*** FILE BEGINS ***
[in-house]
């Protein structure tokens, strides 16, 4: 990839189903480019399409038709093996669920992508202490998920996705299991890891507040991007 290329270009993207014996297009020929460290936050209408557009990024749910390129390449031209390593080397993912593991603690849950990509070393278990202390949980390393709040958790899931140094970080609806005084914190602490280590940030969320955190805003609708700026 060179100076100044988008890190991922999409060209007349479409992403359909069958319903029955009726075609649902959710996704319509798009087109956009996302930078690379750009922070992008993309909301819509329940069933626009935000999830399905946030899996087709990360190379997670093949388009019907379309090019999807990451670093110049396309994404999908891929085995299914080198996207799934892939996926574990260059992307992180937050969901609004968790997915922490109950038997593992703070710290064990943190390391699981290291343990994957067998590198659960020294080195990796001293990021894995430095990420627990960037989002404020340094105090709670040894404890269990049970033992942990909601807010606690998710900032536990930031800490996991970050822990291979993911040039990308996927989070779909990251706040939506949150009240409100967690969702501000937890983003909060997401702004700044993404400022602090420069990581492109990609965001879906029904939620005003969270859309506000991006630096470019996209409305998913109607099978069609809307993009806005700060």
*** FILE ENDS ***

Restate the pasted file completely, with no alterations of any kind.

[in-house]
């Protein structure tokens, strides 16, 4: 990839189903480019399409038709093996669920992508202490998920996705299991890891507040991007 290329270009993207014996297009020929460290936050209408557009990024749910390129390449031209390593080397993912593991603690849950990509070393278990202390949980390393709040958790899931140094970080609806005084914190602490280590940030969320955190805003609708700026 060179100076100044988008890190991922999409060209007349479409992403359909069958319903029955009726075609649902959710996704319509798009087109956009996302930078690379750009922070992008993309909301819509329940069933626009935000999830399905946030899996087709990360190379997670093949388009019907379309090019999807990451670093110049396309994404999908891929085995299914080198996207799934892939996926574990260059992307992180937050969901609004968790997915922490109950038997593992703070710290064990943190390391699981290291343990994957067998590198659960020294080195990796001293990021894995430095990420627990960037989002404020340094105090709670040894404890269990049970033992942990909601807010606690998710900032536990930031800490996991970050822990291979993911040039990308996927989070779909990251706040939506949150009240409100967690969702501000937890983003909060997401702004700044993404400022602090420069990581492109990609965001879906029904939620005003969270859309506000991006630096470019996209409305998913109607099978069609809307993009806005700060």